Log In Sign Up
Home Blog Real Estate News & Commentary

Let’s Walk Through an Analysis: The Hard Money Fix, Rent, and Refi

Brandon Turner
6 min read
Let’s Walk Through an Analysis: The Hard Money Fix, Rent, and Refi

I’m kinda a math nerd, so when opportunities arise in the BiggerPockets Forums to analyze a deal, I love to jump into the conversation and help people look at the deal. I understand that the math can be complicated, and it’s taken a long time for me to wrap my small mind around it (and I still mess numbers up often!)

So yesterday, I spent some time analyzing a deal and when I finished, I thought “Well… I bet a lot of other people might be wondering the same thing – I’ll put it on the Blog.”

So here it is!

If you’d like to read the whole thread, click here, but I’ll sum up the question below.

Special thanks to Junior Salters for posting this question!

The Strategy

Essentially, Junior wanted to know more about the strategy that is often talked about around BiggerPockets where an individual:

  • Uses a Hard Money Lender to buy a cheap house;
  • Remodels the property;
  • Rents the property out;
  • and Refinances the property, through a bank, into a fixed rate, long term mortgage.

I have personally used this strategy a few times, and am in the middle of using it on a four-plex (soon to be 5-plex) that I bought several months ago – which you can read about in my (super long winded) article “How to Buy a Small MultiFamily Property: A Step by Step Case Study.” I am a large fan of this strategy – though there are definitely some major precautions a person needs to take – which I’ll go over below.

The Question

Junior posed the following hypothetical question, based on a real-life property:

“If i had a rental that I wanted to purchase for $25,500 cash and the After-Repair-Value (ARV) was $50K; and the HML would give me 70% of ARV and it only needed 3-5K in repairs (turnkey with tenant – rent at 625), how much money would I need to bring to the table?”

Do you have a guess on how this situation would play out in real life? Take a guess, and then follow along my analysis below and let me know if you agree or disagree!

How to Analyze a Fix, Rent, and Refi

First, let me re-cap the numbers presented in the question:

Purchase Price: $25,500.
Repairs: $3,000-$6,000
After Repair Value: $50,000.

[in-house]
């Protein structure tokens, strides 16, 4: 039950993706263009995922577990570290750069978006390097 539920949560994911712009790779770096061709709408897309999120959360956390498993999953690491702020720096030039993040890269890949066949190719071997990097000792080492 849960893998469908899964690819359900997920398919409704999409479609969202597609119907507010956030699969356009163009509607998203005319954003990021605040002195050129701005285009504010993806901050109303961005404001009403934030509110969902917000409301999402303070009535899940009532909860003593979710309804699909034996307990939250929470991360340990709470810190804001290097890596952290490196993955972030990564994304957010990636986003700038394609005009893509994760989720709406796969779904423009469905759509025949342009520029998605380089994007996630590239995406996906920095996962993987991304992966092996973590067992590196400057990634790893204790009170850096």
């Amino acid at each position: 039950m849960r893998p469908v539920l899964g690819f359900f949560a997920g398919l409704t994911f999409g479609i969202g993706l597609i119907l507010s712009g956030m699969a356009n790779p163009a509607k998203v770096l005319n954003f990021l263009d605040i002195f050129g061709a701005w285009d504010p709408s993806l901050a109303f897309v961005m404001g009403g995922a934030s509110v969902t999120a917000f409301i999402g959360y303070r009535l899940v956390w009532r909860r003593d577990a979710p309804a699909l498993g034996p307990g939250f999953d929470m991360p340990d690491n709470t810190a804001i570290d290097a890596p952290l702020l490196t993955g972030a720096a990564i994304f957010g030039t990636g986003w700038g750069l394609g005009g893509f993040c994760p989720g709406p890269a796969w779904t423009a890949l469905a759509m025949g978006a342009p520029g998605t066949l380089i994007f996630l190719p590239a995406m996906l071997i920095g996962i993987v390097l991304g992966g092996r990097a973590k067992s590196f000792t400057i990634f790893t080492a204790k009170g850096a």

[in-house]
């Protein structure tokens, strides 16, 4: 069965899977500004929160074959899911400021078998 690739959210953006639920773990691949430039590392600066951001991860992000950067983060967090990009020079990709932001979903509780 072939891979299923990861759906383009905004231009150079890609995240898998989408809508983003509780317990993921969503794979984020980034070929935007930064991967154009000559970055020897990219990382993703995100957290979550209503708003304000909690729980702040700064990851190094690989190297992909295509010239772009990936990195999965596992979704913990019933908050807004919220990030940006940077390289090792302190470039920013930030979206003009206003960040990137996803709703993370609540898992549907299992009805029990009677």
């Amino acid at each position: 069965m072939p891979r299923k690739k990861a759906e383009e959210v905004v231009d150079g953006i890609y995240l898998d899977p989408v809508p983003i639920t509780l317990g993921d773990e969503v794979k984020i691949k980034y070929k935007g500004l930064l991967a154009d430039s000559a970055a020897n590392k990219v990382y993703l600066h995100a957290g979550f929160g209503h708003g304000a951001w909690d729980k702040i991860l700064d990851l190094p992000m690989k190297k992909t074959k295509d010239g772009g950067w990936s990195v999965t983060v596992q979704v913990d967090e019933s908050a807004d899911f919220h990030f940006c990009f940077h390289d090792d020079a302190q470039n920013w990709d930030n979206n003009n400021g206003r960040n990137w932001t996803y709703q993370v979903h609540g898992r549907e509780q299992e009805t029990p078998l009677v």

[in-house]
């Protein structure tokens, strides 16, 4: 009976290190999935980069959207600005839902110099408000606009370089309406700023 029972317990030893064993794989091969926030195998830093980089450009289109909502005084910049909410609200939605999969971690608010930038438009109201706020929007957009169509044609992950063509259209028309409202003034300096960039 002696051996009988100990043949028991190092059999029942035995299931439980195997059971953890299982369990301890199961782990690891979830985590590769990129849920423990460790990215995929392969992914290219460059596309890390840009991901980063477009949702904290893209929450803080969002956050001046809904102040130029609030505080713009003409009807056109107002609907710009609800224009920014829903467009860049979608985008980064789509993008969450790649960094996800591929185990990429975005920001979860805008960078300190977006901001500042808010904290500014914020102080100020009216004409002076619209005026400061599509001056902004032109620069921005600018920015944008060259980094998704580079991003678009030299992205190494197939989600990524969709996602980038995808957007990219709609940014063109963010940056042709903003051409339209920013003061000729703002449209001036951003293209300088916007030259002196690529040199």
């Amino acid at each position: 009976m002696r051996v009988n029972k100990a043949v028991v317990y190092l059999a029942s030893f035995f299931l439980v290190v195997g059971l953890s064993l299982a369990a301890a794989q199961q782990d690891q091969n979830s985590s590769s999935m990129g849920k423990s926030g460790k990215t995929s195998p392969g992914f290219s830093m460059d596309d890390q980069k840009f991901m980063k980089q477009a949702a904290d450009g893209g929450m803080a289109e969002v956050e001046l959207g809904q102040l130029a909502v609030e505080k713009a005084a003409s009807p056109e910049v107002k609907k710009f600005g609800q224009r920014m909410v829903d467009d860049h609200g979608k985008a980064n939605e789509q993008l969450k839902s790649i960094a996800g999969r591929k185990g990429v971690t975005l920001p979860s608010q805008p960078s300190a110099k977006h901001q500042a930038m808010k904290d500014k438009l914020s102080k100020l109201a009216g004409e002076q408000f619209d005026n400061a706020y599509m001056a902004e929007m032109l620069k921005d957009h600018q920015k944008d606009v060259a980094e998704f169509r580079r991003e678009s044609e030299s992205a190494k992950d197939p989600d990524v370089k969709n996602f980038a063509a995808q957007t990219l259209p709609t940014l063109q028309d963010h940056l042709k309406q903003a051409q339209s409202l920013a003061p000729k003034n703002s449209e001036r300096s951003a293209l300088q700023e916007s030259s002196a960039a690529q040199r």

First, I want to make some minor changes to the numbers above – because I believe it’s important, especially for new investors, to double your repair budget when calculating the numbers. You can always reduce later and try to save money, but when analyzing, I always recommend doubling your budget.

So, $3,000 – $6,000 in repairs I’m going to turn into $10,000 for repairs.

Therefore, a $25,500 purchase + $10,000 repairs would be $35,500. Add $1500 in closing costs and you’ll be at $37,000.00 into the deal.

Now – a quick note on the “After Repair Value.”

Remember, hard money lenders are going to be ULTRA conservative. So you might think it’s worth $50k and they might say $39k. So I believe the #1 most important step in this whole thing is being 100% absolutely positive in the final ARV amount, confirmed by at least 2 different real estate agents and supported by at least 3 comparable SALES, sold within 3 months and within half a mile. It might seem like overkill, but as I’ve outlined in my article “How NOT to Flip a House: An Embarrassing Story of Wasted Time, Money, and Opportunity” – over estimating the ARV is a recipe for disaster.

So let’s assume the $50,000 number is a solid, good number to use. So, if $50k is the After Repair Value, a hard money lender, as suggested in the question, will fund 70% of that deal, or $35,000, which means you’d be “technically” expected to come to the deal with $2,000 worth of repairs (because the total deal was going to cost $37,000.)


Most hard money lenders are not going to fund all the purchase price AND most of the repairs on your first deal. Most likely, the repairs will be 100% the responsibility of you, even if the 70% and the ARV support it. You might find a lender to do it – but it’s unlikely on your first deal. The 4-plex (soon to be 5-plex) that I am working on right now was funded almost 100% by my lender, but that is because I have the experience and financial backing to support the added risk – plus the relationship I’ve built with the lender was very important as well. However, don’t assume this will be easy to find.

So, I’d say most likely, the lender would say: